But worship is central, it is crucial. Without worship, everything else is threatened. We see our gifts as our own possessions; we see the world as a resource to be used; we see our neighbor as the competition for the goods that we would seek for ourselves, we see the truth as whatever spin we can put on it. Without worship we easily deceive ourselves and ignore others. Without worship, we can wander off into all kinds of places, and none of them is the destination that God wants for us.

Passionate worship changes all of life. I will confess to you that I consider worship, the very thing we are doing right now, to be something of a miracle. Sometimes someone will make a comment to me like “our attendance was a little down this morning”. And my thought is usually “I am just amazed that anyone comes to worship.” Why would anyone leave the comfort and warmth of their own bed on a Sunday morning, put expensive gasoline in their cars, search for a parking place that sometimes is some distance away, drink coffee that may not be as good as you make at home, sit in a room that is usually either too hot or too cold, sometimes next to people they don’t even know…why would people do this?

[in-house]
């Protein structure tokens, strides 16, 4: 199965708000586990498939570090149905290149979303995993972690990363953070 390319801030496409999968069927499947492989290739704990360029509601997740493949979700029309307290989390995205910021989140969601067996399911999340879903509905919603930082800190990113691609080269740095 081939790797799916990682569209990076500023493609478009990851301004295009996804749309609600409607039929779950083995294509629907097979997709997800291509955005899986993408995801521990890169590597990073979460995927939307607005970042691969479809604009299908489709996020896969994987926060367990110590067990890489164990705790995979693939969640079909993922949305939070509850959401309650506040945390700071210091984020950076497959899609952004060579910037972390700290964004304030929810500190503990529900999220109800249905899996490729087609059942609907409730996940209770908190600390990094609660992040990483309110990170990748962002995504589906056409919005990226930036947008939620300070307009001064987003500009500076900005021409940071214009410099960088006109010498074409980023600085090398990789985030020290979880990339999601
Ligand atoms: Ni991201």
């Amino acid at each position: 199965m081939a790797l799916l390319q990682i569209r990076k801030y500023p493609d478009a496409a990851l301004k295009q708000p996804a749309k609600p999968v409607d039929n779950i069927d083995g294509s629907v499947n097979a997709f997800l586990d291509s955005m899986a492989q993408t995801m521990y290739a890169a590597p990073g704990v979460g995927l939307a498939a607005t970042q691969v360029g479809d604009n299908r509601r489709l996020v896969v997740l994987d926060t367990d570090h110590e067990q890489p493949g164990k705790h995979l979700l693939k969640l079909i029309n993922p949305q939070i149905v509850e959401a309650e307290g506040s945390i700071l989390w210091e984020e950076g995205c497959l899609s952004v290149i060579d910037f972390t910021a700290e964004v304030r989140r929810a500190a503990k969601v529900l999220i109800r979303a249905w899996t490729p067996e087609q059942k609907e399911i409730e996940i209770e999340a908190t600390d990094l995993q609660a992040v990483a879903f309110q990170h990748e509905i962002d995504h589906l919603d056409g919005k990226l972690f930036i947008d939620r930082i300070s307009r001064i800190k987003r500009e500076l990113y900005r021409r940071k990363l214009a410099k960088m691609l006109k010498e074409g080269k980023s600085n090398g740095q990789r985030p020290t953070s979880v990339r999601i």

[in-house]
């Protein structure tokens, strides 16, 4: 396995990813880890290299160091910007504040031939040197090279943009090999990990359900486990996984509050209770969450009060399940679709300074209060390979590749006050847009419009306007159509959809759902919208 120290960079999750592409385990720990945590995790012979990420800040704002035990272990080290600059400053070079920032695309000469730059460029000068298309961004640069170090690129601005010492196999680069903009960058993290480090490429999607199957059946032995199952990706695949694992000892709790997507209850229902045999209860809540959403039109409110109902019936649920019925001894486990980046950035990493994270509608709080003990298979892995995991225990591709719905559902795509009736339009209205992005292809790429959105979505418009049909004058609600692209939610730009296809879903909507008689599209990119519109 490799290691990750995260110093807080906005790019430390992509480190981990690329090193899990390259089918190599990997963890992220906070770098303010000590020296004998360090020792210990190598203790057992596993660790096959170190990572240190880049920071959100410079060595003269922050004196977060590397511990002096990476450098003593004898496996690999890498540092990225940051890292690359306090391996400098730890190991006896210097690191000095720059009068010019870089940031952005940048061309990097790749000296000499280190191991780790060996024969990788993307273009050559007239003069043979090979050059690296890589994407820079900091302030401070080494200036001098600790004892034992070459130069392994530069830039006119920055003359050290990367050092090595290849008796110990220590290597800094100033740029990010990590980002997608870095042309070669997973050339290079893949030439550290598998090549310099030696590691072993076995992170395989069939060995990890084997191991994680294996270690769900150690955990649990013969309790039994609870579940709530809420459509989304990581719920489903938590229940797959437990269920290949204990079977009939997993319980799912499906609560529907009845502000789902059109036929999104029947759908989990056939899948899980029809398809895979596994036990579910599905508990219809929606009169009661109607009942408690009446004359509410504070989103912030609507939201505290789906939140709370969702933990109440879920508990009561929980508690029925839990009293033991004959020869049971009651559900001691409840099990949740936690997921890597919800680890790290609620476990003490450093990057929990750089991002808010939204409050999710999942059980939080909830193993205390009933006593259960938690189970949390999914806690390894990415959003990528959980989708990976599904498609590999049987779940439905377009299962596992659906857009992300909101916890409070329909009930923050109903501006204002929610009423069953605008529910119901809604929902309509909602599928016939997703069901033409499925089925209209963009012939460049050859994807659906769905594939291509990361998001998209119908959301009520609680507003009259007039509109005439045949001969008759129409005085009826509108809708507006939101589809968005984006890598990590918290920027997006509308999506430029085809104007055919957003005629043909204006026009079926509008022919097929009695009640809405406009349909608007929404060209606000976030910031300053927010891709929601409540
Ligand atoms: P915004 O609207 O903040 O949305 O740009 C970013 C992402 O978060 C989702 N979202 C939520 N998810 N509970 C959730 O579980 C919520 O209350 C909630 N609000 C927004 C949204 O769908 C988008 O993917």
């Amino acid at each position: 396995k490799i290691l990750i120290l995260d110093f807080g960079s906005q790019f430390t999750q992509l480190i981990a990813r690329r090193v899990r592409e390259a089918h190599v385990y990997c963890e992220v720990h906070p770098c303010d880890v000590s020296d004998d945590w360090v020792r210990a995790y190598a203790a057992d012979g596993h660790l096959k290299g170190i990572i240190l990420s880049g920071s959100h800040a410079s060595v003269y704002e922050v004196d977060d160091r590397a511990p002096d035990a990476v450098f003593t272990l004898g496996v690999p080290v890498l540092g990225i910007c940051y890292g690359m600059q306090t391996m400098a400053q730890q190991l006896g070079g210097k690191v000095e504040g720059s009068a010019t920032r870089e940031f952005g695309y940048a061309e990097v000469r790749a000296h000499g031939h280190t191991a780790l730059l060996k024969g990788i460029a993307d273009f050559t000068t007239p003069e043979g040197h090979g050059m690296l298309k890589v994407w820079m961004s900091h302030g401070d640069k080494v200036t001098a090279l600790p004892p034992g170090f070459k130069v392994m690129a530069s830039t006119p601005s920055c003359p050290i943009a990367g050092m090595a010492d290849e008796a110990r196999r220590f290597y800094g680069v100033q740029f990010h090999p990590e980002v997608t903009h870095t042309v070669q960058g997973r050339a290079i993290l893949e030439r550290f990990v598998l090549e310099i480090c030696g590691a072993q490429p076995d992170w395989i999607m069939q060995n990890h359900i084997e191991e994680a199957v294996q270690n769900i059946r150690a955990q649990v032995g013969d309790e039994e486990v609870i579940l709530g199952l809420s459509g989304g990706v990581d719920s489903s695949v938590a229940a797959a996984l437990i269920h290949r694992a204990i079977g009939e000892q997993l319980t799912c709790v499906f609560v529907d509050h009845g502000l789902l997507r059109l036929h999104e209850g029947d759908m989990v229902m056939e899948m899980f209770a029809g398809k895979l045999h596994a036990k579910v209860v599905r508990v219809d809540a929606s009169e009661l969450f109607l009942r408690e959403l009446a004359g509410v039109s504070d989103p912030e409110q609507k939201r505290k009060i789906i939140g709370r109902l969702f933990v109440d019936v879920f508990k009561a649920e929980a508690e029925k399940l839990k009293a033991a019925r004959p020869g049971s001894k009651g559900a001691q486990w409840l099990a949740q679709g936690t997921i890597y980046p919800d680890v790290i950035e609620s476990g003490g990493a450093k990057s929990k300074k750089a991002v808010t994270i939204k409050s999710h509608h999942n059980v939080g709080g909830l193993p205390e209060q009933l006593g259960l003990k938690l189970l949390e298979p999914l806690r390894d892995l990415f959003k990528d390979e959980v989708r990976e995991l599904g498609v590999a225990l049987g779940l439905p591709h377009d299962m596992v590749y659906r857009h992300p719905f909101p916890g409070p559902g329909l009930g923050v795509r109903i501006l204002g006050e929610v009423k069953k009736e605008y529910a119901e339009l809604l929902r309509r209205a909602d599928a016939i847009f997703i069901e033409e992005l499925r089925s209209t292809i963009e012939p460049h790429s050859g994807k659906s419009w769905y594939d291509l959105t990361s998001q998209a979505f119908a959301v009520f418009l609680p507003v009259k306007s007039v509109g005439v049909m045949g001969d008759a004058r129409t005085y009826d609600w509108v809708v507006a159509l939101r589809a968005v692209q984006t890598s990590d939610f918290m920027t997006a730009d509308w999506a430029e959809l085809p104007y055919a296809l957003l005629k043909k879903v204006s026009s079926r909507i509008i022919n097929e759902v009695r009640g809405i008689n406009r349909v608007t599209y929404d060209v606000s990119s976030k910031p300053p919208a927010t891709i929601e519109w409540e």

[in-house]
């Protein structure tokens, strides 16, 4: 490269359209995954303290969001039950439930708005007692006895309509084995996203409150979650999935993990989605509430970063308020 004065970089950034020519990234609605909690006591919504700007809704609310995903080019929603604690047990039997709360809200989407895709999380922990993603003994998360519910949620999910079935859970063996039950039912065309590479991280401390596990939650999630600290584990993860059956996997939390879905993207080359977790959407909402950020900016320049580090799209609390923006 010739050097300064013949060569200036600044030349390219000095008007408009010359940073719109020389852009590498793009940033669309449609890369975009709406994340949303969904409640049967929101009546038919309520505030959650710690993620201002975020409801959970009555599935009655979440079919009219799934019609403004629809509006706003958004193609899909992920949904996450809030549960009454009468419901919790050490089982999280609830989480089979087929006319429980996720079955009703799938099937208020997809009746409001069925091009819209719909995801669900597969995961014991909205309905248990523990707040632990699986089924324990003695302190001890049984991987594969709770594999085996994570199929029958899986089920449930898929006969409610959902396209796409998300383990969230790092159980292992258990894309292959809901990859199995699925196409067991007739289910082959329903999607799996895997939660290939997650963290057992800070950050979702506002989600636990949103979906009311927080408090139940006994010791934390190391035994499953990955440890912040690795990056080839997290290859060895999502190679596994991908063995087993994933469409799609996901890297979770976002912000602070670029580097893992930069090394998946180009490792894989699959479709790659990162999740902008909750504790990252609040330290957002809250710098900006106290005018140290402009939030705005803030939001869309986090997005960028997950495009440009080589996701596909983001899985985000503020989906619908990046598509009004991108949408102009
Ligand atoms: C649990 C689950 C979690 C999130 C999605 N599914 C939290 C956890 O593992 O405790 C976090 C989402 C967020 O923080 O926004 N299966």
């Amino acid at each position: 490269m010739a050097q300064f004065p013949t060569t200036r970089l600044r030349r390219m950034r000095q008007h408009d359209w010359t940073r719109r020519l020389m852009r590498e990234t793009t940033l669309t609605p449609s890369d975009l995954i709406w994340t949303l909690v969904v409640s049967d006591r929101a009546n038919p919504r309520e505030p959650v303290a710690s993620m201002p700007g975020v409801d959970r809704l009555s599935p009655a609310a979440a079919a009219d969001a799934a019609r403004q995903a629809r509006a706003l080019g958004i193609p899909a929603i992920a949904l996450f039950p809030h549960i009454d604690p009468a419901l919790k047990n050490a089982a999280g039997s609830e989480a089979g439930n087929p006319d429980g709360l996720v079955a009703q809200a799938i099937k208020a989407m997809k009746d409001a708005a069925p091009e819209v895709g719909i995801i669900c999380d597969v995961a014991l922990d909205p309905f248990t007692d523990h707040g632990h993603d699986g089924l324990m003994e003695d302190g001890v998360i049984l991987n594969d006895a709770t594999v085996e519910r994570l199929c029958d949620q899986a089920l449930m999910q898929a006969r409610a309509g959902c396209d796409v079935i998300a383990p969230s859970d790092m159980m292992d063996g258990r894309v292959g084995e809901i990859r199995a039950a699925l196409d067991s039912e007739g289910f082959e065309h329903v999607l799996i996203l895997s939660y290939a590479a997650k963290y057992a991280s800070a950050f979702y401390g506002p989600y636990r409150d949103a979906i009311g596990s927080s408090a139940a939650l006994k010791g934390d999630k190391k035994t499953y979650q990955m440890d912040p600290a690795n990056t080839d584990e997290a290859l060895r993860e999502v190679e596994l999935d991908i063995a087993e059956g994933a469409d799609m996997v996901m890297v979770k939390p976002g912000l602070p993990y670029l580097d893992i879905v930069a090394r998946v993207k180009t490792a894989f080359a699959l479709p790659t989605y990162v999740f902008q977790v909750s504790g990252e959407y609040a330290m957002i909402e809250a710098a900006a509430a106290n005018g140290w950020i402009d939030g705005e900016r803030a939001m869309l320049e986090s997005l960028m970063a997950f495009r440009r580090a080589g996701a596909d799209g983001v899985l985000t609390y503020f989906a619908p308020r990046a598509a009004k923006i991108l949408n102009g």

It makes no sense, unless there is a God, a God who is real, a God who is above us and beyond us but also beside us and within us, a God who created and sustains all things, a God who is worthy of our worship.

So, maybe today you get home, you are talking to your children, or your husband or your wife, or a friend, and they say, “So…what did you get out of the service today?

And you answer, “It wasn’t even for me.”

Sources: Robert Benson, In Constant Prayer; N.T. Wright, Simply Christian.

Note: After preaching this sermon I was delighted to learn that the preacher referenced in the conversation was Russ Montfort. Russ was the legendary pastor of West End UMC in Nashville, and he and Ruth lead a remarkable Sunday School class in Providence with developmentally disabled adults.